Special — The Offering: An Invitation to Joy and Gratitude

In Franco Zeffirelli’s film about Francis of Assisi, Brother Sun, Sister Moon, there’s a scene in which the townspeople bring their gifts to the poor but lovingly rebuilt church of San Damiano, while the powerful people sit morosely in their majestic cathedral in Assisi. The people who have followed Francis beyond the edges of town bring simple gifts of flowers, vegetables and lambs, and it’s clear that they represent those on the edges of society, welcomed and loved in their new church home. As the music builds from a single voice to a chorus, soaring and lovely, most viewers find it hard to resist wishing that the offering in their church might embody this same spirit of profound joy and deep gratitude.

Rescuing the Offertory from the Awkward and the Somber

Indeed, the Call to the Offering in our worship services is often an awkward moment! Perhaps it has something to do with our attitudes and feelings about money itself, or our anxiety about giving. The Call to the Offering is sometimes mistakenly perceived as a necessary “housekeeping” task inserted into the rest of worship. Leaders may see themselves “doing their duty” of asking for money. Suppose they began to see themselves extending a gracious invitation to celebrate and respond to God’s goodness?

And very often churches find themselves employing very quiet, meditative (though certainly lovely) music at this time, making the Offering time so somber that it hardly expresses praise and joyful gratitude! Perhaps it has something to do with the pattern in many churches of using the time while the offering is collected as “down time” from all the words of the rest of the service, so that people may pray privately and absorb the message. Certainly our services benefit from more silence and meditative time, but could that time be found during a pastoral prayer, or in a special “meditative moment” after the sermon? The Offering time could then be freed up to become a more communal, more mission-oriented, more festive and joyful part of worship.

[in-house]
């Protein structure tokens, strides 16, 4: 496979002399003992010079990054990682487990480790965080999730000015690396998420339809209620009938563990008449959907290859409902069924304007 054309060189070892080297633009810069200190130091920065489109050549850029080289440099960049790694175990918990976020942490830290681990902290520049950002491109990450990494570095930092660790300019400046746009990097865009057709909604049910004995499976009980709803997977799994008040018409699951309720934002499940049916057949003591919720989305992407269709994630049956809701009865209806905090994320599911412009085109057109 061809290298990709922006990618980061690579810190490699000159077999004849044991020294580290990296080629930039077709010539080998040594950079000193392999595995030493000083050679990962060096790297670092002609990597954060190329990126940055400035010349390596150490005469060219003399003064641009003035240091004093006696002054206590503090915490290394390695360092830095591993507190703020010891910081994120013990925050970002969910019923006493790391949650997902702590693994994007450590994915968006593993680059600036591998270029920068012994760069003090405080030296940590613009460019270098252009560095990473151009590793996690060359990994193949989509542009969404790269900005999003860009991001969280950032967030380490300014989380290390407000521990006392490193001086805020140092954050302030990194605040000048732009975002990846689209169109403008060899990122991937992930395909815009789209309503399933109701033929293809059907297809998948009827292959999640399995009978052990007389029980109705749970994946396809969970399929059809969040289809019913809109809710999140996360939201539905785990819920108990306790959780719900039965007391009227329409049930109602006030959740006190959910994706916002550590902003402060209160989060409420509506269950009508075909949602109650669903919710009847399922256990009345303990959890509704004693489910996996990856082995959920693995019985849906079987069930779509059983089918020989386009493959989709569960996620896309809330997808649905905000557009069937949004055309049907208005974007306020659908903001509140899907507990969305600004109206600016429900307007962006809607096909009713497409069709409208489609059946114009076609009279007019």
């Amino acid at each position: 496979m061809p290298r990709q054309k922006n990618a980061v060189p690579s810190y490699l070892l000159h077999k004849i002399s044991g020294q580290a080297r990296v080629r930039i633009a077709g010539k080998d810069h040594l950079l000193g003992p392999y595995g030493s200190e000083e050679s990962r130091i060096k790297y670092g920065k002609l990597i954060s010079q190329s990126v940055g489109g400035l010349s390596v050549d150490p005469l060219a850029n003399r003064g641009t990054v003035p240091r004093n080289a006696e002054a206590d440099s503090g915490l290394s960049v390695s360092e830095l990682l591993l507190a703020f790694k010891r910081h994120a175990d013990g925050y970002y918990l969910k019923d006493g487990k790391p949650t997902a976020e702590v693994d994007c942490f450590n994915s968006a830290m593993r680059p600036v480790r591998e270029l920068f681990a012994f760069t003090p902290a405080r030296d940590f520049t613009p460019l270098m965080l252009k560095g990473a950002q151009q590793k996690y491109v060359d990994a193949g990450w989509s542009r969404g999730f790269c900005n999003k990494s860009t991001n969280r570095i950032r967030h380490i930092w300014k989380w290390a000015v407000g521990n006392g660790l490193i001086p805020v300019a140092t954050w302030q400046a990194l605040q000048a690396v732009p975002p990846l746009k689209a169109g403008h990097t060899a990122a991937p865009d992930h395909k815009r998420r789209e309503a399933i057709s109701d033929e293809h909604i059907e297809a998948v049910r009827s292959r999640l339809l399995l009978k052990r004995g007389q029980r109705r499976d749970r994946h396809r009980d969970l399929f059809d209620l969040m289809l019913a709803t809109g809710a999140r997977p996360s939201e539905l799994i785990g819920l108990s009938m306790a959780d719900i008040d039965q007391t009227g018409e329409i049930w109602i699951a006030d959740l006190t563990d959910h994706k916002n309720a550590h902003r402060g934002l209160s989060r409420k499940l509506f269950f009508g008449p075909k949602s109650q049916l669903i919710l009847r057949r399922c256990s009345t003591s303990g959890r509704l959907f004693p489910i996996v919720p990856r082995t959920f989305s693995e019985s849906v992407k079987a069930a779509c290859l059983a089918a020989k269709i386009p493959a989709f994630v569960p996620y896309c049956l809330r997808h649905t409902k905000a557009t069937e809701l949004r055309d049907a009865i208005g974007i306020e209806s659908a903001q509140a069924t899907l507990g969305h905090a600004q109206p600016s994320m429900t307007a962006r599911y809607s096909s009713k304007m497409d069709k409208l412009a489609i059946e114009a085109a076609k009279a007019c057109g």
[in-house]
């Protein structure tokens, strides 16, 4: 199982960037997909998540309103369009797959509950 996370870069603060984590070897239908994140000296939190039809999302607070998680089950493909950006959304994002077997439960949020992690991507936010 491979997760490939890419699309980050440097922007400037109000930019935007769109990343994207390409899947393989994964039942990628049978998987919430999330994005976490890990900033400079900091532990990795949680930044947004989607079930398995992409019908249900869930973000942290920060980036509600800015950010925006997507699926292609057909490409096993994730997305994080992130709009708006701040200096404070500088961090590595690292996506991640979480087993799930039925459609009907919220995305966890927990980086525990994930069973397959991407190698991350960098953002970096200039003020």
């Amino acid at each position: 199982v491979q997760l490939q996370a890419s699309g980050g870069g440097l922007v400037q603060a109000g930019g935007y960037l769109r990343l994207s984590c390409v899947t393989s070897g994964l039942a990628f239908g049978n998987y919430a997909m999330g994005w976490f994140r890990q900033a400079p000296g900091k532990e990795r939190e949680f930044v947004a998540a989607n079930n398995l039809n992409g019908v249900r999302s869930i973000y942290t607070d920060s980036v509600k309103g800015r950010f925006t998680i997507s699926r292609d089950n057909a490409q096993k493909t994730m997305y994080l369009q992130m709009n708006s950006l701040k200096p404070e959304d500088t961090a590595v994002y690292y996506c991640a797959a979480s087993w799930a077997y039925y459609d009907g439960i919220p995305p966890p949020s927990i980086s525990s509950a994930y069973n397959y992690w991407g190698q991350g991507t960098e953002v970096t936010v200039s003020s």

The Offering: A Teaching Moment

If every moment in the life of the church is a teaching moment, then the Offering is a important moment to teach about God’s giving to us and our giving back to God a portion of the abundance we’ve received. It’s a perfect moment to teach about God’s goodness and our longing to respond, each in our way and to the best of our ability. It’s a moment that reminds us that our gifts stand for our hope to repair the world, to preach the Good News, to be the Body of Christ together. Our gifts of money, time, and talent bring our personal and corporate commitments to life.

The Offering also offers a teaching moment about the wider mission of the church. Once a quarter, a church leader may come forward and explain that the first gift this morning is from our local church to the wider church through Our Church’s Wider Mission. The church treasurer, who may not often have a role in worship, could bring that gift forward and place it in the offering plate as the leader gives an example of just one ministry (among many) supported by this gift. It is a deep joy to experience ourselves as a giving community and part of something greater than ourselves.

The Offering: A Festive Moment

Here are a few practical suggestions that a congregation can consider to make the Offering more an expression of thanks and praise:

Invite with Warmth and Confidence